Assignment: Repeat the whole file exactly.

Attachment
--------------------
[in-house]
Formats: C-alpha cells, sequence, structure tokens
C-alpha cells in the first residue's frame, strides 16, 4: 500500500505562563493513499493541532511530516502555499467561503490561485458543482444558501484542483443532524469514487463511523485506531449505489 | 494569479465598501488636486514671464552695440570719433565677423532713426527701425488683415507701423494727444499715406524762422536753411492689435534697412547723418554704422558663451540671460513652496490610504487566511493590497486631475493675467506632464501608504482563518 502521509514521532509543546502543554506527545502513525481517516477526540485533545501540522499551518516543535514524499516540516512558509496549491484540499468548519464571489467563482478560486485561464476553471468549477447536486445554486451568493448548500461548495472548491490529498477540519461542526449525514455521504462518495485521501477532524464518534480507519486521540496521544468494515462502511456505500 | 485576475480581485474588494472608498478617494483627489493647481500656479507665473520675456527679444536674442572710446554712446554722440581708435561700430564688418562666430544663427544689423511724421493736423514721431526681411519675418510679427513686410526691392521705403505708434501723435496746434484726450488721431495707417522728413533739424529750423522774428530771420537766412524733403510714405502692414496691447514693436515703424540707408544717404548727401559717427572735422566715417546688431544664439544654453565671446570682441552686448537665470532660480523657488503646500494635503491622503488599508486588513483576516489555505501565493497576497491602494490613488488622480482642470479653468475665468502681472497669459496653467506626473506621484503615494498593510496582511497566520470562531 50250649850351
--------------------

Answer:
[in-house]
Formats: C-alpha cells, sequence, structure tokens
C-alpha cells in the first residue's frame, strides 16, 4: 500500500505562563493513499493541532511530516502555499467561503490561485458543482444558501484542483443532524469514487463511523485506531449505489 | 494569479465598501488636486514671464552695440570719433565677423532713426527701425488683415507701423494727444499715406524762422536753411492689435534697412547723418554704422558663451540671460513652496490610504487566511493590497486631475493675467506632464501608504482563518 502521509514521532509543546502543554506527545502513525481517516477526540485533545501540522499551518516543535514524499516540516512558509496549491484540499468548519464571489467563482478560486485561464476553471468549477447536486445554486451568493448548500461548495472548491490529498477540519461542526449525514455521504462518495485521501477532524464518534480507519486521540496521544468494515462502511456505500 | 485576475480581485474588494472608498478617494483627489493647481500656479507665473520675456527679444536674442572710446554712446554722440581708435561700430564688418562666430544663427544689423511724421493736423514721431526681411519675418510679427513686410526691392521705403505708434501723435496746434484726450488721431495707417522728413533739424529750423522774428530771420537766412524733403510714405502692414496691447514693436515703424540707408544717404548727401559717427572735422566715417546688431544664439544654453565671446570682441552686448537665470532660480523657488503646500494635503491622503488599508486588513483576516489555505501565493497576497491602494490613488488622480482642470479653468475665468502681472497669459496653467506626473506621484503615494498593510496582511497566520470562531 50250649850351